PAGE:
At eight in the evening of Tuesday 15 arrived by plane at San Juan, Puerto Rico the wounded and the telegrapher, meet in the Caribbean city all the survivors. The stay in Guantanamo had been very good, with a treatment and a very correct at all times. An admiral of the base greeted them upon arrival and, in spite of its strangeness, not asked about the details of the attack. The most delicate wounded were interned in the Auxilio Mutuo de Santures Hospital. Wednesday 16 arrived the mortal remains of the three deceased crew members while the first officer performed the official procedures, among which was the "sea protest" before the Consul of Spain. On Thursday, 17 departed for the Peninsula thirteen of the crew members after receiving a collective passport. Three others were wounded - Jose Luis Barrenechea, Ramon Riveiro and Ramon Ugarte - still recovering at a hospital less seriously injured. Also stayed with them the attache Guillermo Manjón.
The reception of the first group of the SIERRA ARANZAZU crew was the same Thursday 17 at quart to nine hours in the morning, at Barajas airport. Family members, friends and numerous authorities, chaired by the Undersecretary of the Merchant Navy Leopoldo Boado, gathered to receive the first 13 men. Four of them, presenting prognosis reserved by shrapnel, wounds were transferred to Madrid's Ruber clinic. 18th Friday evening departed for Spain the three wounded and the aggregate. On the same plane were the bodies of the three dead crew.
Their arrival was at noon on Saturday 19 and again they were waiting at Barajas family, friends and authorities, with the Minister of Comercio Alberto Ullastres head. Coffins, covered with the Spanish flag, were transported from aircraft to shoulder by officers of the merchant marine and the Navy until a hall of the airport, where the Vicar of the Central jurisdiction of the Navy prayed a funeral prayer. They were then introduced in separate hearses for transfer to their places of origin in order to receive Christian burial. Coinciding with the arrival of the last crew and coffins, held the Saturday afternoon a demonstration of a few thousand people outside the Embassy of the United States in Madrid. The demonstrators chanted cries as: "Killers" or "Cuba yes, Yankees no". The police, with approximately 150 men, did not go so far as to intervene and after one hour they dissolved pacifically. Days later, in the Church of San Jerónimo Real a funeral was celebrated by the victims of the SIERRA ARÁNZAZU with assistance of numerous authorities, partners of Marítima del Norte and persons related to the marine business.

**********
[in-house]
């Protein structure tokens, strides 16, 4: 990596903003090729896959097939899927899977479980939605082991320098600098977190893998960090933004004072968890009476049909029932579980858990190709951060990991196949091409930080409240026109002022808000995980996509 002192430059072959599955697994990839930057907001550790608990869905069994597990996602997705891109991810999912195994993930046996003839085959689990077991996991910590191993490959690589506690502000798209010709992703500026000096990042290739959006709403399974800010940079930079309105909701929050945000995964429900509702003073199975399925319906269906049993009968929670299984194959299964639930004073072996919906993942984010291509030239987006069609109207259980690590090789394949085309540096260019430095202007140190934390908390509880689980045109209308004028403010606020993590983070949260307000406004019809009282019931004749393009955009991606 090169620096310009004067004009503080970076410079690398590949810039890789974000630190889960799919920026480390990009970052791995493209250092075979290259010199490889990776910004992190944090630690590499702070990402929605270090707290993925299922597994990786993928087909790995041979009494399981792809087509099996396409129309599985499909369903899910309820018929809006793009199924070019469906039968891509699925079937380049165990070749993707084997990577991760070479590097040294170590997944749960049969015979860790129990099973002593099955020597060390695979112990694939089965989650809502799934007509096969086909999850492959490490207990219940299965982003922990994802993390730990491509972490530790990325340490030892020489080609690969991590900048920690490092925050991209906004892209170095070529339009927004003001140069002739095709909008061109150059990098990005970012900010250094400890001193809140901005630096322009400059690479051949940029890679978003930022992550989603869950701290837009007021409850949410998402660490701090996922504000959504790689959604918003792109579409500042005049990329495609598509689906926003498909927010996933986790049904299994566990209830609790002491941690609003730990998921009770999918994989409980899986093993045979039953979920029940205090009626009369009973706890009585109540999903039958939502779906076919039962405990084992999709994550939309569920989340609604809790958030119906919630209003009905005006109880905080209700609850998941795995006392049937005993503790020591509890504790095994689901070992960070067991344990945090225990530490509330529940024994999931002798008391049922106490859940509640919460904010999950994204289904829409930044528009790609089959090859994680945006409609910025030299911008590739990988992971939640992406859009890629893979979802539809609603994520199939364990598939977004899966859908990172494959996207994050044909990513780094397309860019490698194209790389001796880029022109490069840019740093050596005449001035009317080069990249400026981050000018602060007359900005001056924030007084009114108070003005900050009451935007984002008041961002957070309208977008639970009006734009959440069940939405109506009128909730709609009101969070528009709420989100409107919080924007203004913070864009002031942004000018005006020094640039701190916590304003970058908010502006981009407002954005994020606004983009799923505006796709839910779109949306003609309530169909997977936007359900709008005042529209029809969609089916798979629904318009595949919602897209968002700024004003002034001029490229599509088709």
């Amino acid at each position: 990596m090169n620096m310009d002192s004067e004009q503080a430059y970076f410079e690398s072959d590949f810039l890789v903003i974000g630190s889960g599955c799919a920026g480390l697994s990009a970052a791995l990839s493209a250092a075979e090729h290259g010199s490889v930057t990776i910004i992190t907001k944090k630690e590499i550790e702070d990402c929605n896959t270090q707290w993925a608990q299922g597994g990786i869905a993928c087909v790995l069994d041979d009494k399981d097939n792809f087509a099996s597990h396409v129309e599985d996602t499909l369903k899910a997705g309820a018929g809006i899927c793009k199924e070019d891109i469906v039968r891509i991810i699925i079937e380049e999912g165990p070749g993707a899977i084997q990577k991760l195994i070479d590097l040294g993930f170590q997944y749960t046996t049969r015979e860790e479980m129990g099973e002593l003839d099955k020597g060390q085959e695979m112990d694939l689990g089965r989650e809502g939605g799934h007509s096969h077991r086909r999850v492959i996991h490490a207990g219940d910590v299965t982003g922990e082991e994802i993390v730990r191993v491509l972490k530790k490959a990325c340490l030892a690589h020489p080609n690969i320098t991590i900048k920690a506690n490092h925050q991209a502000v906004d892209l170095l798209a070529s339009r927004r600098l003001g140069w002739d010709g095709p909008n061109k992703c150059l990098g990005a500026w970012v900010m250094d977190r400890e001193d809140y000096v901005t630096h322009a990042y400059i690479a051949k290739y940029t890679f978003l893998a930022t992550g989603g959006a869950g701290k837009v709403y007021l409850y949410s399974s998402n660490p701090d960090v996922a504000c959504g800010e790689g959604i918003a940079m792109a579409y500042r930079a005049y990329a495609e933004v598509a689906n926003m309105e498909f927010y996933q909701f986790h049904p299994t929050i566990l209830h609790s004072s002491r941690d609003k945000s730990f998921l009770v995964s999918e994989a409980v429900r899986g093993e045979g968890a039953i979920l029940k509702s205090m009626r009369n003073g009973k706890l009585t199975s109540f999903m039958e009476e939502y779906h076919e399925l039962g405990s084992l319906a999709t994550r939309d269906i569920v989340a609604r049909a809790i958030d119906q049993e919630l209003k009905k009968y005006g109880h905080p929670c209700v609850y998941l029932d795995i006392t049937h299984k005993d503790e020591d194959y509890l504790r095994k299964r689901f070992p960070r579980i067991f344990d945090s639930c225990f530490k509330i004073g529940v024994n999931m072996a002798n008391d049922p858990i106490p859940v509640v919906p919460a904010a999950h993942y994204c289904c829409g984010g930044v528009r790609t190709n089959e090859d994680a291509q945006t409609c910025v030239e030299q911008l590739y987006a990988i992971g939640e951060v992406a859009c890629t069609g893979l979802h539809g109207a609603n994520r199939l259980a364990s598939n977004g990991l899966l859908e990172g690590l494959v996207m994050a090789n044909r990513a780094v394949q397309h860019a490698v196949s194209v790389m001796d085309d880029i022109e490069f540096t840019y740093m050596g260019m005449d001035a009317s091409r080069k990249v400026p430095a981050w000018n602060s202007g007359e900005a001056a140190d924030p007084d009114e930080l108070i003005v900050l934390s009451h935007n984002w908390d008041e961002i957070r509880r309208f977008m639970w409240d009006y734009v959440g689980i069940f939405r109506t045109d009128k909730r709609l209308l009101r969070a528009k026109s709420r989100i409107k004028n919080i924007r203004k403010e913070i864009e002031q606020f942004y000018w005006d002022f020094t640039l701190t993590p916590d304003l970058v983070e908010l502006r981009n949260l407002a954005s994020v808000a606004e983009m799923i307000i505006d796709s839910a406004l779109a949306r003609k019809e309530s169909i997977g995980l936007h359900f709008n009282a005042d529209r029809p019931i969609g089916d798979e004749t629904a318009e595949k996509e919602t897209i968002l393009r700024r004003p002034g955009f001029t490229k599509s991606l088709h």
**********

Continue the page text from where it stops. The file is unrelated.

The captain Pedro Ibargurengoitia García was descended from a family of merchant marine. His father, also captain, had died at sea in 1940. He was born on April 21, 1922 in Gorliz (Vizcaya). He was married to María Basarrate and had two young children. Since his entrance to the shipping company, just six months earlier, was under the command of the SIERRA ARANZAZU. He worked in the North Sea since 1958 (formerly worked in the shipping company Ybarra) and lived in Algorta.
The second officer, Francisco Javier Cabello Fernández, was born on 8 June 1934 and was single. His family was originally from Valladolid and was the fourth of six siblings, three males and three females. He lived in Vigo and he was in the shipping line from the month of August 1964.
The third engineer, José Vaquero Iglesias, was born on June 21, 1941 in Villablino (Leon). He was the second of six brothers and was single. He lived in his hometown.
It is worth emphasizing that the Cuban Government resigned from the cashing of the expenses for rescue and tow of the SIERRA ARÁNZAZU, in addition to indemnifying the crew members.
Jan DB Vos